You might have read about the workshop I ran at dConstruct recently… it was fun for all and, even better, it appears that people found it valuable and are actually applying it in their day to day work – hooray!
Word on the street is that there may be enough people interested in running the workshop all over again in early December.
The dConstruct website says:
One of the biggest successes of dConstruct 2007 this year were the pre-event workshops. These workshops were small, intimate affairs, so were heavily oversubscribed and sold out quickly. As well as assuring people a place at the conference itself, the workshops provided a great opportunity for people to get the most value from our great line-up of speakers. The workshops were also an excellent way of meeting people and networking before the main event. In fact, one of the most common bits of feedback we got from dConstruct were people expressing an interest in attending the workshops next year.
The sessions themselves were both enlightening and extremely practical. They ranged from theoretical discussions around the benefits and implementation of tagging systems, through to hands on workshops on the creativity and principles of user experience design, replete with group exercises and lots and lots of sticky notes. The feedback was universally positive and everybody we spoke to had a great time.
These sessions were always intended to be one off events, closely tied to the main conference. However we’ve already had a number of people asking if we can run some of these sessions again. So rather than disappoint people, we thought we’d ask your opinion. Drop us an email if you’d like run one of the workshops again, at the start of December. If we get 10 or more people interested in a particular workshop, we’ll try to arrange a rerun.
So, if you’re keen to come workshop in early December – don’t be shy! Email the dConstruct guys and let them know. And, perhaps I’ll see you then!
Have you read the Agile Manifesto lately? If you’re doing Agile work then hopefully you’ve come across it. I always find it a really good touchpoint to come back to when thinking about what *is* and *isn’t* Agile – much more useful than looking at how any one particular flavour of Agile or one companies interpretation of a flavour of agile can be!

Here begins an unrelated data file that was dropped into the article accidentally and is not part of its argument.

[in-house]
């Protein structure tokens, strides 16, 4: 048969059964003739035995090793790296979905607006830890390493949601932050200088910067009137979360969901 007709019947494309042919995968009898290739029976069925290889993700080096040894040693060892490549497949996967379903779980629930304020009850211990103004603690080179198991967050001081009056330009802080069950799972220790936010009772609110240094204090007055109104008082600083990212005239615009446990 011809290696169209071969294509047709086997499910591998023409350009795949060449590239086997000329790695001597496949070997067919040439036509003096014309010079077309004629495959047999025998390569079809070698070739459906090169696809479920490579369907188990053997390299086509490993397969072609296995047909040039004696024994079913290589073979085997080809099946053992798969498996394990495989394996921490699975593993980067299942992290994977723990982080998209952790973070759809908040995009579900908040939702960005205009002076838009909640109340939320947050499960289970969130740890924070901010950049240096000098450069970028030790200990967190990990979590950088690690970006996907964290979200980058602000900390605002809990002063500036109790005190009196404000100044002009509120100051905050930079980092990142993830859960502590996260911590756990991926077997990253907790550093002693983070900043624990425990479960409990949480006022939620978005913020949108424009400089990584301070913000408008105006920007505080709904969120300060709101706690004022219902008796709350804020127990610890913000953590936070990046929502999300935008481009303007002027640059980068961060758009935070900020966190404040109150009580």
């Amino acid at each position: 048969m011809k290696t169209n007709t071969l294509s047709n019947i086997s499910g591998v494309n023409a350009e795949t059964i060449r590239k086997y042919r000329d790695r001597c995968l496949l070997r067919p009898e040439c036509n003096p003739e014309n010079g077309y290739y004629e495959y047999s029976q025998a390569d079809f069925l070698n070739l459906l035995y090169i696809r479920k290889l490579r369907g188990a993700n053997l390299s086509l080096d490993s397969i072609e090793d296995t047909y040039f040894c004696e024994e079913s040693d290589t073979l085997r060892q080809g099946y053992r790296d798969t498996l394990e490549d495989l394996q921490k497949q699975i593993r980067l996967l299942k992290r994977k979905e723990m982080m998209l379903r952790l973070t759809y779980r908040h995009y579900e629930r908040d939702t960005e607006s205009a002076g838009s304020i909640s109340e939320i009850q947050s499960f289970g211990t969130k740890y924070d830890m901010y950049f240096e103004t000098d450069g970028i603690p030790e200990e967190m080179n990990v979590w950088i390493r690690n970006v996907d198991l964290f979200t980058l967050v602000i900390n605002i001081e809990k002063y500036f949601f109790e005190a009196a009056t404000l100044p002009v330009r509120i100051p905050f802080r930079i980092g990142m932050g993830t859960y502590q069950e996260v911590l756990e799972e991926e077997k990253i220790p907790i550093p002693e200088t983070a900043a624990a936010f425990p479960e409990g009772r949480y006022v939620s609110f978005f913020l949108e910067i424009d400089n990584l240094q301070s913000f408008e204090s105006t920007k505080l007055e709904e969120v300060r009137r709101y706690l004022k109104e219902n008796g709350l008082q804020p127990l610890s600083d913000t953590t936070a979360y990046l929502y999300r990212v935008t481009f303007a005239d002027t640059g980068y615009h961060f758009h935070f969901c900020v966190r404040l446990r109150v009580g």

We are uncovering better ways of developingsoftware by doing it and helping others do it. Through this work we have come to value:
Individuals and interactions over processes and tools Working software over comprehensive documentation Customer collaboration over contract negotiation Responding to change over following a plan
That is, while there is value in the items on the right, we value the items on the left more.
Seems almost straightforward, doesn’t it :) Deceivingly so, of course. There’s all kinds of complexity wrapped up in that simple manifesto, some of which we touched on recently and which requires so much more exploration.
Add in the UCD (User Centred Design) aspects and the questions only multiply!
Let’s start with this really easy one – who is the ‘customer’ in Agile UCD?
I would hazard a guess that your response would depend on whether you’ve been doing more Agile or more UCD lately.
If you’ve been doing lots of Agile lately, your answer would quite likely be that the ‘customer’ is the person who is paying the bills. The company or department who has commissioned the work that you’re undertaking. And that, as such, they essentially get a seat at the table as the development goes on, to have their input as decisions are being made minute to minute, and to request changes as they see fit. With any luck, this person is actually a real decision maker within their organisation and their input won’t be completely over-ridden as soon as your work is presented to the wider client team.
If you’ve been doing lots of UCD lately, then your response will probably be quite different. You’ll probably be thinking that ‘customer’ means ‘end user’ – the people who will ultimately end up as the beneficiaries of all your hard work. The people who you’re observing in order to generate your design work and who’s needs and characteristics are influencing decisions about the product functionality.